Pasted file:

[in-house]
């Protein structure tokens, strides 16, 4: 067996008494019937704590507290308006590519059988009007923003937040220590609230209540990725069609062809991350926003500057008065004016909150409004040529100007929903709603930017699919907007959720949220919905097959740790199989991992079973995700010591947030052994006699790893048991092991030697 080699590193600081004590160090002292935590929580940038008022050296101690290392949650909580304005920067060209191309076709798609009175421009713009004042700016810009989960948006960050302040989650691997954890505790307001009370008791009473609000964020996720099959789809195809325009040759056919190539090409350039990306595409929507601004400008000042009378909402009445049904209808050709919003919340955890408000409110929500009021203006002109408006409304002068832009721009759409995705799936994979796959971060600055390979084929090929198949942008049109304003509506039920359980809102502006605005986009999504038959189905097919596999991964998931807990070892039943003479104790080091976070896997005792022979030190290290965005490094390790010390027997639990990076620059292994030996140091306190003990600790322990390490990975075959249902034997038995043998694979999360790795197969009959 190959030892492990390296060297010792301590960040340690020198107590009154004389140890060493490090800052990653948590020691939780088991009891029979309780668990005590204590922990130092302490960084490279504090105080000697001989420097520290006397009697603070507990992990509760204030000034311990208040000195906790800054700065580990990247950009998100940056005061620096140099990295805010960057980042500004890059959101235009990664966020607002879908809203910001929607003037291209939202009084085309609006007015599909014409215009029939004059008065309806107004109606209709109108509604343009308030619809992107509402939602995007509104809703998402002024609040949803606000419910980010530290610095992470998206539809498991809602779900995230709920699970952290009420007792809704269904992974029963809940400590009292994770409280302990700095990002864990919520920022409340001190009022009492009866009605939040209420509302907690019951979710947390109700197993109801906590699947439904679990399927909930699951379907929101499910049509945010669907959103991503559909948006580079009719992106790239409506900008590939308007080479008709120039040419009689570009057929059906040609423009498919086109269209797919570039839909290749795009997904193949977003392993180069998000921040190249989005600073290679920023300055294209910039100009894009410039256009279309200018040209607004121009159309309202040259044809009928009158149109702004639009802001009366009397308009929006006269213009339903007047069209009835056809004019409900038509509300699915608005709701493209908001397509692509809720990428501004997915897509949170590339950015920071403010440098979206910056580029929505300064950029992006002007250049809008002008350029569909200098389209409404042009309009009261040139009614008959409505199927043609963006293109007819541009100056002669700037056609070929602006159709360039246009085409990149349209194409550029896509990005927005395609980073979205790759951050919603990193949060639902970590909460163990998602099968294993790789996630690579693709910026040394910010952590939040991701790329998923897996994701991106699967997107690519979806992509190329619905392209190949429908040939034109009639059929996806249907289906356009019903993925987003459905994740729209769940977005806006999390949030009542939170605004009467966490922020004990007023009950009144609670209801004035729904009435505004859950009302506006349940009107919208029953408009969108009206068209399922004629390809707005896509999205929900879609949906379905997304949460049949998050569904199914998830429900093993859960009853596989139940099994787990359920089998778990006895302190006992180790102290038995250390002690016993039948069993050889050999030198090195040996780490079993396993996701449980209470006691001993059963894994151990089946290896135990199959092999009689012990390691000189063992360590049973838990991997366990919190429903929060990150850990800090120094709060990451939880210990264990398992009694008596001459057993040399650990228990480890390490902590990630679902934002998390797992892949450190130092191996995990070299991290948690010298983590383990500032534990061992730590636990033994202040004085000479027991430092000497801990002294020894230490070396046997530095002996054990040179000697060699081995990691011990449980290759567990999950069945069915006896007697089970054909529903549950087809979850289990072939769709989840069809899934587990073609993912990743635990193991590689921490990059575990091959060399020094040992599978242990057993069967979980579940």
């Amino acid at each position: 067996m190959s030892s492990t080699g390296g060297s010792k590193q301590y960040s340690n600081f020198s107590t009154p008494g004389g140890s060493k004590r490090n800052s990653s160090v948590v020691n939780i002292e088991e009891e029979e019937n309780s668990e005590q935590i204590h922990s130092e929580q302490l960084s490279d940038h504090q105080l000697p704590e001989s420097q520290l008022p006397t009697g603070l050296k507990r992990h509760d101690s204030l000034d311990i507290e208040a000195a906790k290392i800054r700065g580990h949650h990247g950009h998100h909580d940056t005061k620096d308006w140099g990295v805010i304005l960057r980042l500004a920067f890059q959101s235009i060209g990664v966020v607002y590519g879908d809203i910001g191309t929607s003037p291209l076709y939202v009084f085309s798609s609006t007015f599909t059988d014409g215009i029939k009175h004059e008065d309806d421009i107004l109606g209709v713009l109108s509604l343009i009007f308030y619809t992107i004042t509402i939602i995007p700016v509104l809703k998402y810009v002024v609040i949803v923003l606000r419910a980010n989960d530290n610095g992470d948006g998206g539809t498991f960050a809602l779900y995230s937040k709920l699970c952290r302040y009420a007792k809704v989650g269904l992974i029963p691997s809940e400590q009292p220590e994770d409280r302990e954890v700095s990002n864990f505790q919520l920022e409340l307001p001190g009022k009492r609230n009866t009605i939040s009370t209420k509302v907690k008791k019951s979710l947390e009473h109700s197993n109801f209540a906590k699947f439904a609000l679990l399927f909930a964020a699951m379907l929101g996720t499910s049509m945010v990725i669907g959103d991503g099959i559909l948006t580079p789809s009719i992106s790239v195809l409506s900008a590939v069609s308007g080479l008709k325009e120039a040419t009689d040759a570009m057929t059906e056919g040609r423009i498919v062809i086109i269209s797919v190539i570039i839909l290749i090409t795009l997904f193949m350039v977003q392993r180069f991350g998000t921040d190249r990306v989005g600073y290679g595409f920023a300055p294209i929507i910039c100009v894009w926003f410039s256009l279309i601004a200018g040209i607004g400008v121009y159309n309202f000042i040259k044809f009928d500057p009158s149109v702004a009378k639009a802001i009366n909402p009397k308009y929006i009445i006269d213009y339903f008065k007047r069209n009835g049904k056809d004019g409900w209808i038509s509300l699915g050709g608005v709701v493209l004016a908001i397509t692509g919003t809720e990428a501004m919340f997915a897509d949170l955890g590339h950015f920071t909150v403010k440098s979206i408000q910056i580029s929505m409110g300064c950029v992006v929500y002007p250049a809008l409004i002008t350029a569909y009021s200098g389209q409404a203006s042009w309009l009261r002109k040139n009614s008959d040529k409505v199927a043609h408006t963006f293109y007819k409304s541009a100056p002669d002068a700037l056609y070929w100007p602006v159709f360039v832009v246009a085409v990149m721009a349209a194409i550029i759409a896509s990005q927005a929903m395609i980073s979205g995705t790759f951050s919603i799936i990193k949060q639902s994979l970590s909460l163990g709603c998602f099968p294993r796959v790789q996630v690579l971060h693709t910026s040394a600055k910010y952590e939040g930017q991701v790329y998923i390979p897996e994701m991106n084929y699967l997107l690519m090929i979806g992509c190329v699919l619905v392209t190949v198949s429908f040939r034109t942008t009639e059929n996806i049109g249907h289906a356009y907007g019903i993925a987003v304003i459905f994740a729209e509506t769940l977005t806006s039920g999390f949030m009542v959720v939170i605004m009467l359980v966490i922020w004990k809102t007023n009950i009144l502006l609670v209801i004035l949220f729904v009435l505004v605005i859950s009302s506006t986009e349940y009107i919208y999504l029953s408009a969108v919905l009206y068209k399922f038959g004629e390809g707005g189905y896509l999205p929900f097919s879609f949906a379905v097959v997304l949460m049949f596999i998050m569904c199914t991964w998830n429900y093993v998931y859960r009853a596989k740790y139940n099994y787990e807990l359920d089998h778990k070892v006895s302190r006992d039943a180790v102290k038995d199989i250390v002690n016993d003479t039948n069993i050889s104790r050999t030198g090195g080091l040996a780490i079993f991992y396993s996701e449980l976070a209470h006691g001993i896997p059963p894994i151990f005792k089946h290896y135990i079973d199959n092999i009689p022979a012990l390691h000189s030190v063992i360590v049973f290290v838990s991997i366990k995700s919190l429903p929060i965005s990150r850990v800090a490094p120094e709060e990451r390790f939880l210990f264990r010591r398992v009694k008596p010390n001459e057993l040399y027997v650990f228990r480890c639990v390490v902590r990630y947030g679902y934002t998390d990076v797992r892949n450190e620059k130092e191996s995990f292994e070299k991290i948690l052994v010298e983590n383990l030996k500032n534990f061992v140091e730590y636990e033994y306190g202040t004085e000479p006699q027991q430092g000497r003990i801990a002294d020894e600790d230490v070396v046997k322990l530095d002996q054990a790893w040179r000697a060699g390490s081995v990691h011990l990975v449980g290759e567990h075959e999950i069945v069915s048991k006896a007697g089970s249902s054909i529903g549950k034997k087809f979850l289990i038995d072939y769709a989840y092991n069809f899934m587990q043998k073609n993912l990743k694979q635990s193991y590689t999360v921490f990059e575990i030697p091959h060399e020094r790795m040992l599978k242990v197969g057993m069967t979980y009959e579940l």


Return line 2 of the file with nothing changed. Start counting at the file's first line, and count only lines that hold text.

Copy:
């Protein structure tokens, strides 16, 4: 067996008494019937704590507290308006590519059988009007923003937040220590609230209540990725069609062809991350926003500057008065004016909150409004040529100007929903709603930017699919907007959720949220919905097959740790199989991992079973995700010591947030052994006699790893048991092991030697 080699590193600081004590160090002292935590929580940038008022050296101690290392949650909580304005920067060209191309076709798609009175421009713009004042700016810009989960948006960050302040989650691997954890505790307001009370008791009473609000964020996720099959789809195809325009040759056919190539090409350039990306595409929507601004400008000042009378909402009445049904209808050709919003919340955890408000409110929500009021203006002109408006409304002068832009721009759409995705799936994979796959971060600055390979084929090929198949942008049109304003509506039920359980809102502006605005986009999504038959189905097919596999991964998931807990070892039943003479104790080091976070896997005792022979030190290290965005490094390790010390027997639990990076620059292994030996140091306190003990600790322990390490990975075959249902034997038995043998694979999360790795197969009959 190959030892492990390296060297010792301590960040340690020198107590009154004389140890060493490090800052990653948590020691939780088991009891029979309780668990005590204590922990130092302490960084490279504090105080000697001989420097520290006397009697603070507990992990509760204030000034311990208040000195906790800054700065580990990247950009998100940056005061620096140099990295805010960057980042500004890059959101235009990664966020607002879908809203910001929607003037291209939202009084085309609006007015599909014409215009029939004059008065309806107004109606209709109108509604343009308030619809992107509402939602995007509104809703998402002024609040949803606000419910980010530290610095992470998206539809498991809602779900995230709920699970952290009420007792809704269904992974029963809940400590009292994770409280302990700095990002864990919520920022409340001190009022009492009866009605939040209420509302907690019951979710947390109700197993109801906590699947439904679990399927909930699951379907929101499910049509945010669907959103991503559909948006580079009719992106790239409506900008590939308007080479008709120039040419009689570009057929059906040609423009498919086109269209797919570039839909290749795009997904193949977003392993180069998000921040190249989005600073290679920023300055294209910039100009894009410039256009279309200018040209607004121009159309309202040259044809009928009158149109702004639009802001009366009397308009929006006269213009339903007047069209009835056809004019409900038509509300699915608005709701493209908001397509692509809720990428501004997915897509949170590339950015920071403010440098979206910056580029929505300064950029992006002007250049809008002008350029569909200098389209409404042009309009009261040139009614008959409505199927043609963006293109007819541009100056002669700037056609070929602006159709360039246009085409990149349209194409550029896509990005927005395609980073979205790759951050919603990193949060639902970590909460163990998602099968294993790789996630690579693709910026040394910010952590939040991701790329998923897996994701991106699967997107690519979806992509190329619905392209190949429908040939034109009639059929996806249907289906356009019903993925987003459905994740729209769940977005806006999390949030009542939170605004009467966490922020004990007023009950009144609670209801004035729904009435505004859950009302506006349940009107919208029953408009969108009206068209399922004629390809707005896509999205929900879609949906379905997304949460049949998050569904199914998830429900093993859960009853596989139940099994787990359920089998778990006895302190006992180790102290038995250390002690016993039948069993050889050999030198090195040996780490079993396993996701449980209470006691001993059963894994151990089946290896135990199959092999009689012990390691000189063992360590049973838990991997366990919190429903929060990150850990800090120094709060990451939880210990264990398992009694008596001459057993040399650990228990480890390490902590990630679902934002998390797992892949450190130092191996995990070299991290948690010298983590383990500032534990061992730590636990033994202040004085000479027991430092000497801990002294020894230490070396046997530095002996054990040179000697060699081995990691011990449980290759567990999950069945069915006896007697089970054909529903549950087809979850289990072939769709989840069809899934587990073609993912990743635990193991590689921490990059575990091959060399020094040992599978242990057993069967979980579940």